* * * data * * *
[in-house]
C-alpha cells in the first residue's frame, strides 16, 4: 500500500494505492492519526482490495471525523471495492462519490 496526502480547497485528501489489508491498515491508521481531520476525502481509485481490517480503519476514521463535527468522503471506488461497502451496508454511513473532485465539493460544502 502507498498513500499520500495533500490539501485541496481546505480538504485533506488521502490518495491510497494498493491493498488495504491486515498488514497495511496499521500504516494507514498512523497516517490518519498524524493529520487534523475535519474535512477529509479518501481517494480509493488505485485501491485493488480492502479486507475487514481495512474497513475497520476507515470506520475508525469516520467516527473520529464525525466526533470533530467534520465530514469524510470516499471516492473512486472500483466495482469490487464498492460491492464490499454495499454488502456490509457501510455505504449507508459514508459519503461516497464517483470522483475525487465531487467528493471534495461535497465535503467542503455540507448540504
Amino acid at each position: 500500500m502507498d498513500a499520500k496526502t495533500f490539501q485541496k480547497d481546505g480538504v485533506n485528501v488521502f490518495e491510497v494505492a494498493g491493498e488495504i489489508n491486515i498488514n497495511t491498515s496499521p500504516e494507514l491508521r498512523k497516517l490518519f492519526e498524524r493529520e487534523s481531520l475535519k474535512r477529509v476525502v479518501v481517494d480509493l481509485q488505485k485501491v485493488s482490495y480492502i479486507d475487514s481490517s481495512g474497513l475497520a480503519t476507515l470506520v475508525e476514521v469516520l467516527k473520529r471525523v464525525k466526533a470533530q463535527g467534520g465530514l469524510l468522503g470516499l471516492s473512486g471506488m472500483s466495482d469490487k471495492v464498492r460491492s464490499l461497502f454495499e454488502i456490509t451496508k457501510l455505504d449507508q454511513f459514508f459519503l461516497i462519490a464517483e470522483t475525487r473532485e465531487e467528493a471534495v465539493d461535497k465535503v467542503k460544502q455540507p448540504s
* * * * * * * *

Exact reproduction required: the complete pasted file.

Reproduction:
[in-house]
C-alpha cells in the first residue's frame, strides 16, 4: 500500500494505492492519526482490495471525523471495492462519490 496526502480547497485528501489489508491498515491508521481531520476525502481509485481490517480503519476514521463535527468522503471506488461497502451496508454511513473532485465539493460544502 502507498498513500499520500495533500490539501485541496481546505480538504485533506488521502490518495491510497494498493491493498488495504491486515498488514497495511496499521500504516494507514498512523497516517490518519498524524493529520487534523475535519474535512477529509479518501481517494480509493488505485485501491485493488480492502479486507475487514481495512474497513475497520476507515470506520475508525469516520467516527473520529464525525466526533470533530467534520465530514469524510470516499471516492473512486472500483466495482469490487464498492460491492464490499454495499454488502456490509457501510455505504449507508459514508459519503461516497464517483470522483475525487465531487467528493471534495461535497465535503467542503455540507448540504
Amino acid at each position: 500500500m502507498d498513500a499520500k496526502t495533500f490539501q485541496k480547497d481546505g480538504v485533506n485528501v488521502f490518495e491510497v494505492a494498493g491493498e488495504i489489508n491486515i498488514n497495511t491498515s496499521p500504516e494507514l491508521r498512523k497516517l490518519f492519526e498524524r493529520e487534523s481531520l475535519k474535512r477529509v476525502v479518501v481517494d480509493l481509485q488505485k485501491v485493488s482490495y480492502i479486507d475487514s481490517s481495512g474497513l475497520a480503519t476507515l470506520v475508525e476514521v469516520l467516527k473520529r471525523v464525525k466526533a470533530q463535527g467534520g465530514l469524510l468522503g470516499l471516492s473512486g471506488m472500483s466495482d469490487k471495492v464498492r460491492s464490499l461497502f454495499e454488502i456490509t451496508k457501510l455505504d449507508q454511513f459514508f459519503l461516497i462519490a464517483e470522483t475525487r473532485e465531487e467528493a471534495v465539493d461535497k465535503v467542503k460544502q455540507p448540504s